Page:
The Cosmic Compositions Story: Daydreams of An Ideal World

By Martyn Pepperell / September 28, 2016

"I began to feel like there was cohesiveness between bebop and boombap...I really wanted to connect the dots."

By Martyn Pepperell

Cosmic Compositions' founder Addison Chase understands that some of the best ideas come through daydreaming. Scroll down the Cosmic Compositions Facebook or Tumblr pages and you'll quickly get a sense of the retrofuturist and afrofuturist visions he draws inspiration from. Outlines of the faces of ancient Egyptian pharaohs projected onto pyramids. Space-aged buildings constructed throughout Africa in the middle of the 20th century. Classic cars fitted with portable record players. More often than not, they're visions of a utopian future that never quite arrived. "When I was a kid, I always used to have these daydreams of an ideal world," he says. "I would spend hours perfecting it in my head." Since 2012, Addison has been using Cosmic Compositions to turn the daydreams he can into reality. In that time, what began as an inspiring and immaculately curated Tumblr has become a thriving digital community and bespoke vinyl/cassette release record label.

"I've been collecting records since I was twelve, and got into jazz when I was fourteen," Addison explains, sitting across from me in a cabana inside the South American-style back courtyard of Ponsonby's Conch Records Kitchen and Bar. "I've always really enjoyed exploring the past and all it has to offer. In order to understand where music is going, you need to understand where it came from." After classic jazz, Addison became passionate about hip-hop and by the late 2000s, was fascinated with the first wave of the Low-End Theory/Brainfeeder centered Los Angeles beat scene. Through DJing around Auckland, he began helping host performances from international talents like Knxwledge, Ras G, Dibiase, Oddisee, and Onra. Discovery by discovery, he started seeing and hearing things differently.

"I began to feel like there was cohesiveness between bebop and boombap and avant-garde jazz and the beats scene," he explains. "I really wanted to connect the dots. I also wanted to help people my age become a bit more knowledgeable about earlier music. These were things I was into, but no one I talked to really knew about them." So Addison got networking on Soundcloud and conceptualised the Cosmic Composition's Avant-Garde Series: a set of beats-based compilation albums dedicated to pioneers of the US avant-garde jazz movement like Pharaoh Sanders, Alice Coltrane, and Sun-Ra. His girlfriend Jordan Cuthers-Clark created some collage style artwork, helped him out with A&R, and they went for it.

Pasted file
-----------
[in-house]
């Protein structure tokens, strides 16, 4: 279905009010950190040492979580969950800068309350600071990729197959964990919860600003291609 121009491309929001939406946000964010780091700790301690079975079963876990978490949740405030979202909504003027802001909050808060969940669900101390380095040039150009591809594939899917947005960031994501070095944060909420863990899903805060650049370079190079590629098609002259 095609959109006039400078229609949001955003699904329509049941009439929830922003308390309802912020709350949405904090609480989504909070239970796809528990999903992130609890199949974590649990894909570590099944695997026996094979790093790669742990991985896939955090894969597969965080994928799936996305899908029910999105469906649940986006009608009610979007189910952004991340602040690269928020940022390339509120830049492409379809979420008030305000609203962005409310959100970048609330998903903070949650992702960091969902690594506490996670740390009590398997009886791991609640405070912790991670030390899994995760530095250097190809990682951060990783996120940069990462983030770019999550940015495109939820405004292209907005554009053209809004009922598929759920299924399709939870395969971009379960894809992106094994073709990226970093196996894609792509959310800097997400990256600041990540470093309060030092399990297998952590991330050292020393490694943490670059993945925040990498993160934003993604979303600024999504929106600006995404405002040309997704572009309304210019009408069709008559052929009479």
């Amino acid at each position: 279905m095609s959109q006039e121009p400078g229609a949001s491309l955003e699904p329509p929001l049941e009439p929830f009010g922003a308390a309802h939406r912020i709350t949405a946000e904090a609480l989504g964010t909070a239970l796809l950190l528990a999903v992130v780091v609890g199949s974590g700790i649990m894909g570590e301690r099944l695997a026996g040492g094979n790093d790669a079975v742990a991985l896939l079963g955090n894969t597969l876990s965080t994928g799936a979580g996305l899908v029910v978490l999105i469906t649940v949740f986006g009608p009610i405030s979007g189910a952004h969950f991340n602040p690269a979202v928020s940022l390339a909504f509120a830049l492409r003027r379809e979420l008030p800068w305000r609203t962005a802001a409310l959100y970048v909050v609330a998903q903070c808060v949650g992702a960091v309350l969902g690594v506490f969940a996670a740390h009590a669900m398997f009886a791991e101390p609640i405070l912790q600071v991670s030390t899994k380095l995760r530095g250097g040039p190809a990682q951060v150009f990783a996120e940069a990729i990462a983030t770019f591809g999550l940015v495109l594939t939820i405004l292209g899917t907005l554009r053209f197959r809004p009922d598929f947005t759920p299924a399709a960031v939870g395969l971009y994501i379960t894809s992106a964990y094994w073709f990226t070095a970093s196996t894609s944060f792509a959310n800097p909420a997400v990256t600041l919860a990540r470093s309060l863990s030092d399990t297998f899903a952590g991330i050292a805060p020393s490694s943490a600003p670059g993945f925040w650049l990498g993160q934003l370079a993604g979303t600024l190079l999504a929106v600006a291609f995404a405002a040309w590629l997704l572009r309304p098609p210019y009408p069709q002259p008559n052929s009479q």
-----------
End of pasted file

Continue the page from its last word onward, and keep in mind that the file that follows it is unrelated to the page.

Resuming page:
Through rolling the compilations out on Bandcamp, he connected with a network of talented young beatmakers from New Zealand, Europe, and North America. "I think a lot of it was to do with jazz," Addison reflects. "A lot of the beatmakers I work with in Brussels or Paris are very into jazz. That was what brought them to Cosmic Compositions, those Avant-Garde Series releases. They understood it, liked the idea and wanted to work with me." It also brought him to the attention of German record distributor HHV.DE, who offered to press the compilations up on vinyl. "I'm a vinyl nerd, so that was when I felt like Cosmic Compositions went from an internet-based platform to becoming a real record label," he says.

Quiet and softly spoken; Addison can easily blend into the background in social settings. If he seems lost in thought at times, chances are he is. As much as he loves music and art; they're just two of his concerns. "To me, environmental issues are the most important issues. Music doesn't mean much if we don't have a healthy environment," he says. "When I created Cosmic Compositions, I was also working on a fashion label. I wanted to create funds for environmentally focused projects." Addison is fascinated by ideas like free energy, repopulation of endangered animal species and a thorough testing of the medical properties of plants in the Amazon. "The world hasn't turned out the way I wanted it to," he admits. "I think I romanticise the past because we had the world in our hands. If we'd listened to the right people, things could be so different."   

In 2015, he decided to expand the label's sonic direction. Psychedelic rock, freak-folk, punk, surf and noise were becoming significant to his listening habits, so he put together The Way Out: a compilation of songs from emerging musicians he's connected with from those realms. "I've always wanted Cosmic Compositions to be a good representation of my taste," Addison explains. He also teed up a series of cassette tape releases from New Zealand producers and musicians like Totems, Mr. Armish and Affsid Kidjhagiffy. "I felt like I was at the point where I could start offering these people a real platform," he continues.

This year, Addison, Jordan, and recent Cosmic Compositons inductee John Silas have been organising music documentary screenings in art galleries and clothing stores around the city. Early in August, they relocated to Berlin to take things further. On a Friday in late July, Cosmic Compositions hosted a going away party at the Lowtide Community Space in St Kevin's Arcade. On the night, a cluster of local beatmakers and rappers performed to a full house of enthusiastic music lovers.

For Addison, it was a heartwarming send off. "Knowing I have that support at home made me real excited about leaving," he enthuses. "I'm going to be working to be involved in the European market, but I'll be pushing this amazing New Zealand music at the same time. I know in Europe we'll have a far larger reach and be able to accomplish a lot more." Hopefully, through the process of turning smaller dreams into tangible realities, he'll end up in a position where he can bring some of his larger visions to fruition.